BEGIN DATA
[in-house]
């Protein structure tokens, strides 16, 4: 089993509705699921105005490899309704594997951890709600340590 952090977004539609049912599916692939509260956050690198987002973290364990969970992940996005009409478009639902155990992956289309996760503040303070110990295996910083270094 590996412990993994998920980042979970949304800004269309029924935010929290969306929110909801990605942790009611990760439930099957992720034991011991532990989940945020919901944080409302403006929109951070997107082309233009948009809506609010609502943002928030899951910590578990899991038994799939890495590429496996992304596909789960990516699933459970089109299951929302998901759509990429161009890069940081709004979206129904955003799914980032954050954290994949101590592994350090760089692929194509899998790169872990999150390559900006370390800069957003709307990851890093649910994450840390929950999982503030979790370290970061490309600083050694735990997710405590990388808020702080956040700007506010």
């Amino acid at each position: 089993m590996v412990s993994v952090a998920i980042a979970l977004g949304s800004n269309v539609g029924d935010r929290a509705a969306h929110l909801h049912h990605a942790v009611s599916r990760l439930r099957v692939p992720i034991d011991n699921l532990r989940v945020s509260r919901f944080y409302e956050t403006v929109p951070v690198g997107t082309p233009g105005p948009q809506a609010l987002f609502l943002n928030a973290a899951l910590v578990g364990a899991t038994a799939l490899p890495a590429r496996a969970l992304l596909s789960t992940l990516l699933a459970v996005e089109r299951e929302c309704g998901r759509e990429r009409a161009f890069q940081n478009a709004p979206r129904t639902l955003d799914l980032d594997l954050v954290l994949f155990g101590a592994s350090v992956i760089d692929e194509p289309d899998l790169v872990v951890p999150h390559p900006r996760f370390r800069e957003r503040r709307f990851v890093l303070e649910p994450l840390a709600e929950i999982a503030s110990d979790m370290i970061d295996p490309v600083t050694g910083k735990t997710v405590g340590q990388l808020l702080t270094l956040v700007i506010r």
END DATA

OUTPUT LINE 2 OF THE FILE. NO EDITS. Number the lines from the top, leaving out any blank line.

């Protein structure tokens, strides 16, 4: 089993509705699921105005490899309704594997951890709600340590 952090977004539609049912599916692939509260956050690198987002973290364990969970992940996005009409478009639902155990992956289309996760503040303070110990295996910083270094 590996412990993994998920980042979970949304800004269309029924935010929290969306929110909801990605942790009611990760439930099957992720034991011991532990989940945020919901944080409302403006929109951070997107082309233009948009809506609010609502943002928030899951910590578990899991038994799939890495590429496996992304596909789960990516699933459970089109299951929302998901759509990429161009890069940081709004979206129904955003799914980032954050954290994949101590592994350090760089692929194509899998790169872990999150390559900006370390800069957003709307990851890093649910994450840390929950999982503030979790370290970061490309600083050694735990997710405590990388808020702080956040700007506010």